State of crypto in Africa: August 2022
In this edition: South Africa's central bank is showing its counterparts on the continent how regulation is done; DeFi can be very important to plugging our financing gaps — and a few are innovating in that direction already.
As part of our objectives of informing stakeholders, we’re launching a monthly newsletter — this one. It’s called “State of crypto in Africa.” The idea is to inform you, the stakeholder, about the most significant developments of the month — and their importance to the future of Web3 on the continent.
Alright, let’s get into it.
Web3 adoption is surely progressing on the continent — albeit slowly. We will move faster if African governments would be somewhat open-minded and identify the power of Web3 innovations to leapfrog Africa into the future economically.
Take decentralized finance (DeFi), for instance. It feels like one of those things built for folks in emerging markets — including Africa. It can unlock access to affordable capital to plug some of the continent’s capital shortfalls.
DeFi could play a part. Its borderless nature means that geography isn’t a significant factor, if at all. Also, many DeFi loan rates are in the single digits — compared to the double-digit rates on offer in many African countries.
There are examples of this happening elsewhere in the world. In February, delt.ai, a Mexican small business lender, revealed that it had used a DeFi protocol to offer credit lines totaling $40 million to its clients. As with most things in their early stages, there are wrinkles to iron out with DeFi lending — and they will straighten out.
Remarkably, we have willing innovators on the continent. There is Goldfinch, a decentralized credit protocol where lending companies access debt pools. In 2021, Goldfinch extended a $5 million credit facility to Uganda-based small business lender Tugende.
There’s also Pngme, which partnered with United States-based Masa Finance in June to drive the adoption of DeFi credit services in Africa. Pngme is a credit and lending API provider for financial firms.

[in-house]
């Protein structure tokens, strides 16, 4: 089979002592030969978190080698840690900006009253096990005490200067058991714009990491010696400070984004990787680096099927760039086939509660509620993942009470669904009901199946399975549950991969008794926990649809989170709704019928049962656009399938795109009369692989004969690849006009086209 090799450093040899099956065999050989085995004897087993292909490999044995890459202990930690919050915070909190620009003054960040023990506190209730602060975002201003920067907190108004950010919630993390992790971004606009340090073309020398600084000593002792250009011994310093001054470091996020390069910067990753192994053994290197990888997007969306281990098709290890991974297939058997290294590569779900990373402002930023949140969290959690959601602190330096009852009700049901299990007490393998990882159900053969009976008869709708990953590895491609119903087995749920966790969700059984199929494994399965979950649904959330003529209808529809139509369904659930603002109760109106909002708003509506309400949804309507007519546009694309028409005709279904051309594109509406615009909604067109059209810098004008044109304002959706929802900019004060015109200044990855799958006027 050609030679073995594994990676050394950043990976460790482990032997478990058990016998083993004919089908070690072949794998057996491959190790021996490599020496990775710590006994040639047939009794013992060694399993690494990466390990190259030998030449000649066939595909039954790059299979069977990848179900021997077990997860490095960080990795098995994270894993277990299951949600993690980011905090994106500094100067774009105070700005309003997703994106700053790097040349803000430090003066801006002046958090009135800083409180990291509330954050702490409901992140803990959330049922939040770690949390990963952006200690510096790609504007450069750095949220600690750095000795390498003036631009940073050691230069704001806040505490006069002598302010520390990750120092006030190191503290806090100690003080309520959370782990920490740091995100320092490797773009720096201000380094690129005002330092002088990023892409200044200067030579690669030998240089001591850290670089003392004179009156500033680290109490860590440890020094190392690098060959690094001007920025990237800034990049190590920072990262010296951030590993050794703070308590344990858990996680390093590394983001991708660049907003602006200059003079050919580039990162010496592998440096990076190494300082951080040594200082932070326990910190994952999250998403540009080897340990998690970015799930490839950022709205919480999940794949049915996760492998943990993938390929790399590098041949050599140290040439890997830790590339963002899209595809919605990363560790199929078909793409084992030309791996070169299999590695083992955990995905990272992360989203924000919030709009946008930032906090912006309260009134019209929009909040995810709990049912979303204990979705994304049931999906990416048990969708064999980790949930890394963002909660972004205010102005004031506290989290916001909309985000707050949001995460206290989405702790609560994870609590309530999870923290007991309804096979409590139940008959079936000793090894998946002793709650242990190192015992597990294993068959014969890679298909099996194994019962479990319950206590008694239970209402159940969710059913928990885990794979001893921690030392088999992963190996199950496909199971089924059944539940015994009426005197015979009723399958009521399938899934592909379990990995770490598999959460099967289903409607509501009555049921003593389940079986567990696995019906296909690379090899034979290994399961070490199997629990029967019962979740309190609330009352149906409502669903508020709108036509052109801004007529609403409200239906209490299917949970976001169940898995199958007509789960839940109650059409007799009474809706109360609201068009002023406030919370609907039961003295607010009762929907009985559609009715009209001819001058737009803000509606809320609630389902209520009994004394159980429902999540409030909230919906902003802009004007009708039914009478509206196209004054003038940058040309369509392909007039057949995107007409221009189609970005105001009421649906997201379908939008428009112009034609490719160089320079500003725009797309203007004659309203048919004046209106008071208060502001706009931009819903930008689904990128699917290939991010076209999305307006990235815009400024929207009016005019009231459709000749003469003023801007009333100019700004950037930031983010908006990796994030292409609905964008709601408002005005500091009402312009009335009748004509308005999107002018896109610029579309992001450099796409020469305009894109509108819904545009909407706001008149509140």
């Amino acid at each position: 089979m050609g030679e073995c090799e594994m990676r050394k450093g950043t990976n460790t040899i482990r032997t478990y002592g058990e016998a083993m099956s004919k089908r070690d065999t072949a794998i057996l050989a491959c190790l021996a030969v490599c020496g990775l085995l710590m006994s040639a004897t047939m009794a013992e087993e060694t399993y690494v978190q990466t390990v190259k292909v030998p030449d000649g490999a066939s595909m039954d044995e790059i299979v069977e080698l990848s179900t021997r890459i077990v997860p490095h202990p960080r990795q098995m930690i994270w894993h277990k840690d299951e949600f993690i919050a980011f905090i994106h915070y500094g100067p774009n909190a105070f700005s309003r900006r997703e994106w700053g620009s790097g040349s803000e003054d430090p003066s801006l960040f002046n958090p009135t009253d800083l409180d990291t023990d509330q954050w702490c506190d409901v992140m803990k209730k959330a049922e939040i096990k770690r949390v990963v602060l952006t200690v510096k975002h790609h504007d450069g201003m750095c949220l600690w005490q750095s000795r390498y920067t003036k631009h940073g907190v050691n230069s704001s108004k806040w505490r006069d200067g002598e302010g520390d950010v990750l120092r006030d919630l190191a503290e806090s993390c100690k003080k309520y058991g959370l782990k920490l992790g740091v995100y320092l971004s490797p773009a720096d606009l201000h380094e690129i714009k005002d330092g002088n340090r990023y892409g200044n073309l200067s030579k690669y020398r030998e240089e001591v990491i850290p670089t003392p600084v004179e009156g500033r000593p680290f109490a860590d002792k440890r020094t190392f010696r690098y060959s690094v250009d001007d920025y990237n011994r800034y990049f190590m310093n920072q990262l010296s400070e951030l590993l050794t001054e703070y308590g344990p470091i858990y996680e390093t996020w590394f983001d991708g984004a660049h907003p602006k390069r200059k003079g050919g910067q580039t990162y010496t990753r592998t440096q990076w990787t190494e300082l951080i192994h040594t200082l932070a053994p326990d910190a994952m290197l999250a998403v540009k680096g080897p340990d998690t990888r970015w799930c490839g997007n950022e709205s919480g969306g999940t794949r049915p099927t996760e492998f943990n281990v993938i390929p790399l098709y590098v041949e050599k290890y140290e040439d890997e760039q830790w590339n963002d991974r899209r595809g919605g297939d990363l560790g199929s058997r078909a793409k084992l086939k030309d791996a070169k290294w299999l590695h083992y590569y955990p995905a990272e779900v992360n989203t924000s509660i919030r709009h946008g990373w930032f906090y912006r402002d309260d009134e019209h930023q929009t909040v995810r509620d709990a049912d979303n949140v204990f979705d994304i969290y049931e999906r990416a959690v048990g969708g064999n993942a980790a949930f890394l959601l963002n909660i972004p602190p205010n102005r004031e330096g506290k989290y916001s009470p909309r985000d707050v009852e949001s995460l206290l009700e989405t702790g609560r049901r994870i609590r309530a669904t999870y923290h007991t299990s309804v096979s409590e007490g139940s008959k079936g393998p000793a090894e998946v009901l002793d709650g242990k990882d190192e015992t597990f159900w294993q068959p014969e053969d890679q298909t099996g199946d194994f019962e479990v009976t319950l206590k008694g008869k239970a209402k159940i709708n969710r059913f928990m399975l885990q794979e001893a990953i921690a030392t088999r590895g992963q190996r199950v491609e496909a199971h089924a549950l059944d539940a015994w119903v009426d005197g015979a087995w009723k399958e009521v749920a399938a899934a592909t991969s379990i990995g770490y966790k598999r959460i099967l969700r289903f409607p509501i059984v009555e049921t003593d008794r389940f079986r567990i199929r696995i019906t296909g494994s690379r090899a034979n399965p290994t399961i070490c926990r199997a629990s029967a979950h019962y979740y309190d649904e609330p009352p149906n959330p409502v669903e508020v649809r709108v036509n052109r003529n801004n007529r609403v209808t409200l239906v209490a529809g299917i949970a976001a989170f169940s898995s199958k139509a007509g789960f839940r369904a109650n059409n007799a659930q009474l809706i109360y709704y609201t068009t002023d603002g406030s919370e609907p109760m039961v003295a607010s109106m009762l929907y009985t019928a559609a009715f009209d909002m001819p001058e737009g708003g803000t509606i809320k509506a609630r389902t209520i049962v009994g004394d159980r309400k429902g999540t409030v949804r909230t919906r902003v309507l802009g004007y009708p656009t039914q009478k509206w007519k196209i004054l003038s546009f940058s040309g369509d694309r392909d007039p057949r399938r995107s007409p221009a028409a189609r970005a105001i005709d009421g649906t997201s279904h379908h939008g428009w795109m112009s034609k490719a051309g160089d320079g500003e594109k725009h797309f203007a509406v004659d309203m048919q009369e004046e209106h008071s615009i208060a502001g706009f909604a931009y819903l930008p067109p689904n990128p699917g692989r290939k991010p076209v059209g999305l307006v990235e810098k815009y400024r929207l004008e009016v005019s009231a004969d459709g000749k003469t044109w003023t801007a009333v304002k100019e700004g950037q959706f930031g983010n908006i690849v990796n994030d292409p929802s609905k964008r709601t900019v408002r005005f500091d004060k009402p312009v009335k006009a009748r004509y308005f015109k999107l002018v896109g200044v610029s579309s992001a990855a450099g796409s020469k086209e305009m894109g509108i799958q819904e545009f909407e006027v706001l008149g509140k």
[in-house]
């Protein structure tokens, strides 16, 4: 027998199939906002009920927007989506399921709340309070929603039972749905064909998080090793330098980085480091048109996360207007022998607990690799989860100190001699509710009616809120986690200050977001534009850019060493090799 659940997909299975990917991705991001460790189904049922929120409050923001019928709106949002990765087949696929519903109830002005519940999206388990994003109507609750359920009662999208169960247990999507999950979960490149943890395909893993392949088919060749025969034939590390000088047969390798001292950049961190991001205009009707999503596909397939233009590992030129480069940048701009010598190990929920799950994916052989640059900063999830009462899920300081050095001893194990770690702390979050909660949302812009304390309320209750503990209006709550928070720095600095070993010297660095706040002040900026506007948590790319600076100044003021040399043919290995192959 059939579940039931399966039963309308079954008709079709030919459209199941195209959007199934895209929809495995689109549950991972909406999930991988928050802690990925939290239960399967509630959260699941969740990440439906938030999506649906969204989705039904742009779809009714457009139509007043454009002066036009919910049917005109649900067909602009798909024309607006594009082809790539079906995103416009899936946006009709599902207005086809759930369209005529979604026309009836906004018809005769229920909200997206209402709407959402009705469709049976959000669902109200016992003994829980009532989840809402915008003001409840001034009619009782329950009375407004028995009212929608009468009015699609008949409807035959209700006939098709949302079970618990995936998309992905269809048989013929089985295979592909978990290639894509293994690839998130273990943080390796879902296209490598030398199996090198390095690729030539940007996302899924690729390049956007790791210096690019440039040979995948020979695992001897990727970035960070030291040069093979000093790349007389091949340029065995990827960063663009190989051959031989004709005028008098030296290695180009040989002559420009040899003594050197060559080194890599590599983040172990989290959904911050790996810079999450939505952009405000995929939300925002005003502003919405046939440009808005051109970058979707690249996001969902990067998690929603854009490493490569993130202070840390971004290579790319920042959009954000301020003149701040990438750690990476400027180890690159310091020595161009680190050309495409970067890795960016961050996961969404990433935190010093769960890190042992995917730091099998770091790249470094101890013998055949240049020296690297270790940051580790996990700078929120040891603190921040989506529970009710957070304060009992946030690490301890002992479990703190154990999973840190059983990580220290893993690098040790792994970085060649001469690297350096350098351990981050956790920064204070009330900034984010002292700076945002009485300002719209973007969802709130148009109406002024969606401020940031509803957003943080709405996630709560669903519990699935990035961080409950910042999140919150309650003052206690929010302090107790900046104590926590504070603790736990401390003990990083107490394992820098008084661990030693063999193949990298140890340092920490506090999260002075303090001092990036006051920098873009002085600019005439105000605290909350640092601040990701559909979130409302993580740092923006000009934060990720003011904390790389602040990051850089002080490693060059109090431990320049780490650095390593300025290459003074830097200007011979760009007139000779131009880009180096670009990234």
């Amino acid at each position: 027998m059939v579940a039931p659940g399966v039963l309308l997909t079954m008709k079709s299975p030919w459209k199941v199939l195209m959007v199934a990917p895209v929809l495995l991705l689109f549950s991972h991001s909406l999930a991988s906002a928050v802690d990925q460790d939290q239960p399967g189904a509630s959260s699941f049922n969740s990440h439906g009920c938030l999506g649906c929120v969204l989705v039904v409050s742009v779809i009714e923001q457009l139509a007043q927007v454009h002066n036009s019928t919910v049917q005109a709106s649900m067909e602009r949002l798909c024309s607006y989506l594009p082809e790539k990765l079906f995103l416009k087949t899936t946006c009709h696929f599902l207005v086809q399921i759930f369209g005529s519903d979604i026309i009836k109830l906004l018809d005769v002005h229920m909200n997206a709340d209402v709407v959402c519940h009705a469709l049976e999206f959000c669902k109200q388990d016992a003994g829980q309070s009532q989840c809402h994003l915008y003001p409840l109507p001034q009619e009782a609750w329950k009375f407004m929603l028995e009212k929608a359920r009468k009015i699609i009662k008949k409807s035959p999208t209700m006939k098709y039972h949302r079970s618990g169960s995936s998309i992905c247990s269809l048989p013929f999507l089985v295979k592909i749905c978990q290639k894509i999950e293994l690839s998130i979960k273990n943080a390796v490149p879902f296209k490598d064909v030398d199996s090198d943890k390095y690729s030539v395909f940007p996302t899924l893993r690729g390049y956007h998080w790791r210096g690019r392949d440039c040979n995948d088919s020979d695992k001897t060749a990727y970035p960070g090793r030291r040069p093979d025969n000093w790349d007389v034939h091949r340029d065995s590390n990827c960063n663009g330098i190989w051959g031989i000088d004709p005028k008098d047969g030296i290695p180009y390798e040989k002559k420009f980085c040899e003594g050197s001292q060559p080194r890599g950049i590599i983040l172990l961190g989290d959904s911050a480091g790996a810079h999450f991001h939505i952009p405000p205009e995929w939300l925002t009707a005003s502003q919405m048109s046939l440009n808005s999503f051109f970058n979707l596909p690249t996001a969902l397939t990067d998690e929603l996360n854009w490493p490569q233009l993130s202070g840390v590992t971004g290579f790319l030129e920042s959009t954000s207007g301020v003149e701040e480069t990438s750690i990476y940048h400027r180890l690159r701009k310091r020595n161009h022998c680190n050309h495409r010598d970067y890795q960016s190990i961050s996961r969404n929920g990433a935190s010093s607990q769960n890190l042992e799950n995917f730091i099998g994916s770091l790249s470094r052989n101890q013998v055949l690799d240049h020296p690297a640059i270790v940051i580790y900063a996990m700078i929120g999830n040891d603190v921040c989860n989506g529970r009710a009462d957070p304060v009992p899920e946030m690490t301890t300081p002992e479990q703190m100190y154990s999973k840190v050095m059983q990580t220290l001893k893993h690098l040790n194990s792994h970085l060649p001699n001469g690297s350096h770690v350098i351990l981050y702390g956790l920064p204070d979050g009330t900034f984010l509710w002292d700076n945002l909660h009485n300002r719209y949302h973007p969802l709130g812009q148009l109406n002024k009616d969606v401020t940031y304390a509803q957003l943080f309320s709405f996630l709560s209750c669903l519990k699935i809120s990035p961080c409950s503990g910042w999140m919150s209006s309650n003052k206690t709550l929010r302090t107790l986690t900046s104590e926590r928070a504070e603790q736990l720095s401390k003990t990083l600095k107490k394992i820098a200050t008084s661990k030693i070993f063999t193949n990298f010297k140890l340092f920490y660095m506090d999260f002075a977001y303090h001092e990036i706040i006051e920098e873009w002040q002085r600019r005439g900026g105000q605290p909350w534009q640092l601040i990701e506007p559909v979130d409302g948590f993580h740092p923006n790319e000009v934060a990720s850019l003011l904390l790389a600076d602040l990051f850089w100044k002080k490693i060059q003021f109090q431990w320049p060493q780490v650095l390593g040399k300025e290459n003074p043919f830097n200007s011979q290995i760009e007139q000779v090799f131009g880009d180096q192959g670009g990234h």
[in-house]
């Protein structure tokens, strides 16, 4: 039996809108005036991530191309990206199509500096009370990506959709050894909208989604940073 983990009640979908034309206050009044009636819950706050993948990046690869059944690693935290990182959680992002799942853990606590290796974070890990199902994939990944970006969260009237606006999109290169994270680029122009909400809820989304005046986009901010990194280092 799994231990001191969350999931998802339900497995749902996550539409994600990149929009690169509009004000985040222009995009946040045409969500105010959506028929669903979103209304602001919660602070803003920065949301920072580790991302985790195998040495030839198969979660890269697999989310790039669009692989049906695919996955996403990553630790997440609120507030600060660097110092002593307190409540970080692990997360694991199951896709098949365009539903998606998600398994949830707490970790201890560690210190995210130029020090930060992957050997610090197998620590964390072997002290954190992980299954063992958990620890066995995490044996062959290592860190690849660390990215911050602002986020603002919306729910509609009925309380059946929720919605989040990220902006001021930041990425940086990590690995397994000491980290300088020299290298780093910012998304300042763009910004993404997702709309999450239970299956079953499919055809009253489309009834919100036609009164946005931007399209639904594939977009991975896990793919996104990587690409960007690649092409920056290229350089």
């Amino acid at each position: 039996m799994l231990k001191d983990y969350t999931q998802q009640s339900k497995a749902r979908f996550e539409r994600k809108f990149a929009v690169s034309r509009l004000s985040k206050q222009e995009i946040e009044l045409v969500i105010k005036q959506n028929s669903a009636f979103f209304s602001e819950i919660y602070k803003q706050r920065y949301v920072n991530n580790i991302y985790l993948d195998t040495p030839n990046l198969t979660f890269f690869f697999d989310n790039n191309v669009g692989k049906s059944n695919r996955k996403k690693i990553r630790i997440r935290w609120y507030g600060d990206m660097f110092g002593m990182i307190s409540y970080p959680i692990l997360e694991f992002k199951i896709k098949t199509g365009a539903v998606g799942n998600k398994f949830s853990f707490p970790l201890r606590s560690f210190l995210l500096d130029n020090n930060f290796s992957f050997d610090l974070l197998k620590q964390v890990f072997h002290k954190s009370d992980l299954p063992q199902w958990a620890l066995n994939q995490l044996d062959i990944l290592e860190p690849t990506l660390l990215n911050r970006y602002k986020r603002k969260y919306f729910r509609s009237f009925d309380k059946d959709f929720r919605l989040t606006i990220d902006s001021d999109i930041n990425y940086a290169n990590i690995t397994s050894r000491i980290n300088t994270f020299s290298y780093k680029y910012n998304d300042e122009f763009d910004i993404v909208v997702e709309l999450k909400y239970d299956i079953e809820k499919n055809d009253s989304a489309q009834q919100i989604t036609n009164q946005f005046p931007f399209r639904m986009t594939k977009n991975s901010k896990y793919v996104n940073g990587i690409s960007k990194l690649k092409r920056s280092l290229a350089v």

Kenya-based capital marketplace Pezesha is the latest adopter of DeFi as a source of debt capital with its latest funding, which saw participation from Cardano blockchain builder IOG.
Part of the next steps in tapping into the enormous power of DeFi would be for governments across the continent to soften their stance on cryptocurrency.
And speaking of African governments becoming open-minded, South Africa is setting an example.
On August 15, the South African Reserve Bank (SARB) issued a guidance note to local banks, encouraging them to do business with crypto companies.
The Bank made it clear that denying Web3 companies banking services “pose a threat to financial integrity ... as it could potentially create opacity in the affected persons’ or entities’ financial conduct, and it eliminates the possibility to treat [criminal] risks.”
In simple words, SARB is saying that when you deny someone access to banking services, it becomes more difficult to trace their money to know if they’re committing crimes.
The SARB is also working on a regulatory framework for crypto. And regardless of your ideals on decentralization, you’ll want to make room for regulation if you’re pro-adoption. There are fewer more efficient ways to legitimize crypto and its accompanying innovations than through regulation.
It’s great to see a central bank finally acknowledging that they are the bigger loser when they lock out crypto companies from banking services. Hopefully, countries like Nigeria and Kenya are taking note.
African governments must realize that technology is slippery; it’s inexorable. The best way to deal with innovations is typically to understand them and find ways to participate. Bans are rarely successful. People will always find alternatives that circumvent governmental oversight, which is good news for privacy lovers.
Here are some of the biggest Web3 stories out of Africa in August:
- Following the SARB's note to South African banks, Binance launched a deposit and withdrawal gateway for the rand.
- The Cardano builder, Input Output Global, has invested in Kenya-based credit infrastructure for African small businesses. (discussed above)
- Algorand foundation, the non-profit that promotes the adoption of the Algorand blockchain, partnered with Boston University in the U.S. to use blockchain to help smallholder farmers in Africa access machinery.
- Zimbabwe’s central bank has come up with a roadmap for the development of its central bank digital currency (CBDC). It’s yet to be known if it will be built on blockchain.
- Because Ghana’s central bank said, in August, that its e-cedi CBDC won’t be built on blockchain.
- Meanwhile, the Central African Republic’s top court has ruled that the Sango Coin project is “unconstitutional.” That means buying the country’s natural resources or citizenship with the cryptocurrency shouldn’t be allowed.
- Finally, Instagram announced earlier in August that African creators will now be able to showcase their NFT creations on the image- and video-sharing platform.
That’s it for the first edition of the “State of crypto in Africa.”